At 13, Shaw, a native New Orleanian who had asserted herself as a classical violinist and then Cajun-fiddle talent, already had two albums and a Jazz Fest performing slot under her belt. When Disney came calling, she dipped her toes into the possibility, appearing in two television movies for the empire of the Mouse before pulling back. At the brink of sure teen-pop stardom, Shaw chose instead to buckle down and listen to her own voice. She signed last year with the roots-focused Rounder label and began working hard with her backing band of seasoned musicians to explore what together their emerging style might be. It was an extraordinarily mature decision by a 16-year-old " though maybe not, considering that we all know what has happened to Britney.
'I'm growing through my music right now, as well as having to define who I'm going to be," Shaw says.
Even the album itself is preternaturally mature. Gone is the teenage whimsy of the Clash and Ramones covers that popped up on her last album, I'm Not a Bubblegum Pop Princess, like so many slammed bedroom doors. Pretty Runs Out is a smooth, beautifully even collection of traditional Cajun jigs and reels blended with roots-rock covers and originals that Shaw wrote in collaboration with artists like Shannon McNally and the Nashville songwriter and former New Orleanian Jim McCormick. Shaw's poignant, energetic fiddle weaves through the album, tying the tracks together seamlessly.
'We were a little closer to doing what we wanted to do," Shaw says of the record, which she and the band worked on carefully for years. 'We kept to the Cajun roots by doing the reels and the medleys, but then there's a song on there, "Easy On Your Way Out' (an Eleni Mandell cover), that's a Pretenders-ish thing. But it's a little more rootsy than the last one."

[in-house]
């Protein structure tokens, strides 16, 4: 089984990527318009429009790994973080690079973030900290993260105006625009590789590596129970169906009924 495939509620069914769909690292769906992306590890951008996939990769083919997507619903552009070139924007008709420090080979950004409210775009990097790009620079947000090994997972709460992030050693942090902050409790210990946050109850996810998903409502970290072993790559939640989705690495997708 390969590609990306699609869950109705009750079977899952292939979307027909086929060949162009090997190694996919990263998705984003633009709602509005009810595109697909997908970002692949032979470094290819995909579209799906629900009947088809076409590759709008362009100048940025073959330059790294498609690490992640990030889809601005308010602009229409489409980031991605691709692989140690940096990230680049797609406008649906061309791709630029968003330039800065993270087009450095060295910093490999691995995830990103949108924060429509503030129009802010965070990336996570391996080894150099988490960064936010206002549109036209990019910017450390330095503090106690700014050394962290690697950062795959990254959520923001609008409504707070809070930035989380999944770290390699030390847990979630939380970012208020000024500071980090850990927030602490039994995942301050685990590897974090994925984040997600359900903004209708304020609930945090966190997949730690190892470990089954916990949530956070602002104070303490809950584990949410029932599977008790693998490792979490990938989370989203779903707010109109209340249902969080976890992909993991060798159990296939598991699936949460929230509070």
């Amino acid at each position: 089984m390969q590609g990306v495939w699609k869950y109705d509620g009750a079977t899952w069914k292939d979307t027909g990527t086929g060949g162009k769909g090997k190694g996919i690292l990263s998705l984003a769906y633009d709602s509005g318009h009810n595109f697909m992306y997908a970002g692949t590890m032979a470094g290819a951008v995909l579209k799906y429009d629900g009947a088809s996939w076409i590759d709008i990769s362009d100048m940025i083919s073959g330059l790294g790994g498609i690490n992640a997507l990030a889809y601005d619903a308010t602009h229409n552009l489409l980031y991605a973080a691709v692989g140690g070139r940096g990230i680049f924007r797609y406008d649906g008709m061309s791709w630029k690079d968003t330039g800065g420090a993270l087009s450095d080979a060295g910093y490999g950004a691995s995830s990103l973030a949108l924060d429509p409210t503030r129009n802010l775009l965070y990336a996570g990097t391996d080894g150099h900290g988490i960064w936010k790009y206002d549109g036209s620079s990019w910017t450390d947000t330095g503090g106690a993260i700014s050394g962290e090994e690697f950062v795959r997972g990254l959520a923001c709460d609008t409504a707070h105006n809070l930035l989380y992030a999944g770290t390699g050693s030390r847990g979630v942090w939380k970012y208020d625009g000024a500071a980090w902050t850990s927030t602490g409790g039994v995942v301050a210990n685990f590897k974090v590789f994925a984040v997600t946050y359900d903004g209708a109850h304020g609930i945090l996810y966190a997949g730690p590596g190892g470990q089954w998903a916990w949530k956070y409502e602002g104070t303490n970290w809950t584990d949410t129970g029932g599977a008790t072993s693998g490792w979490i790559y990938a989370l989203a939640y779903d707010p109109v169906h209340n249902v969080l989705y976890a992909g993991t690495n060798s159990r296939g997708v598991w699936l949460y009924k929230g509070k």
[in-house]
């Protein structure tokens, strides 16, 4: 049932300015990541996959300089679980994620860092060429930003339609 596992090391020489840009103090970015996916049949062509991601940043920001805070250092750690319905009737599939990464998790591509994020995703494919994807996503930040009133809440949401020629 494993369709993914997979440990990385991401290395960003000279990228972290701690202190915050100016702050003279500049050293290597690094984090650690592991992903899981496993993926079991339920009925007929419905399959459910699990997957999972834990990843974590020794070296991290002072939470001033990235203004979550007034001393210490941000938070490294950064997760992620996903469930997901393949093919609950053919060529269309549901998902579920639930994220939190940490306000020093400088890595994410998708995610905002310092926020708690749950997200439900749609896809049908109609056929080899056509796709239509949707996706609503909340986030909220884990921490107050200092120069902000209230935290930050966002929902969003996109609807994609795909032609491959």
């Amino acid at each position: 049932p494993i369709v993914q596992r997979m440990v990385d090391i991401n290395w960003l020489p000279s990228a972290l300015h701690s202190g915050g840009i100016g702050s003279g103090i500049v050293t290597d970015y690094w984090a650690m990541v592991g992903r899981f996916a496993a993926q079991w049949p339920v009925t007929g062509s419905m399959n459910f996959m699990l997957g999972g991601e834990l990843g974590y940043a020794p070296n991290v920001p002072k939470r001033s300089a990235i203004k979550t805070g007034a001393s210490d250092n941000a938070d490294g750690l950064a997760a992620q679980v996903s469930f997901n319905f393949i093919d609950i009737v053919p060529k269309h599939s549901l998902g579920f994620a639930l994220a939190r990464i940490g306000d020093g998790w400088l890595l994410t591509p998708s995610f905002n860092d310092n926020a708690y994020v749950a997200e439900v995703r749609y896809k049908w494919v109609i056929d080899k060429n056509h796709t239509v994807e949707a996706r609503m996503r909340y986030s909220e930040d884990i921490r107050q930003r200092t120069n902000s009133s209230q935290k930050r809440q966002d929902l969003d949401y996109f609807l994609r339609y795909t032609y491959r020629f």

One of the most fun tracks on the album is the saucy, playful 'Brick Wall," on which Troy Andrews guests on trombone and trumpet. Andrews is the artist on the album closest to Shaw's age, and probably one of the only musicians around who shares her experience of growing up in the spotlight, trying to think about a career's future before even starting high school. Whether or not they bonded overtly as teenage New Orleans musicians, their playing on that track is so relaxed and simpatico that the musical connection is not only clear but a joy.
'We both enjoy what we do," Shaw says. 'He crosses over between rock and funk, and I'm doing something similar, though it's with roots rock. We both like to bring something new."
It's a thoroughly grown-up record, even " maybe especially " down to some of the content. Tracks like the fierce rebuke 'Woulda Coulda Shoulda" and the searing Cyndi Lauper-recorded 'I Don't Want to Be Your Friend" express emotion surely beyond Shaw's years. But without a backstory, it's to her credit that nobody would ever know. It's not her talent but the bio we already have on hand that makes the listener second-guess the veracity of the emotion she pours into the songs. The title track, which was written by McCormick from the perspective of an older woman ruminating on lost youth and a lost lover, expresses a kind of prescient consciousness of a road Shaw doesn't want to take.
'I don't ever want to depend on the picture on the front of the album to sell it," she says.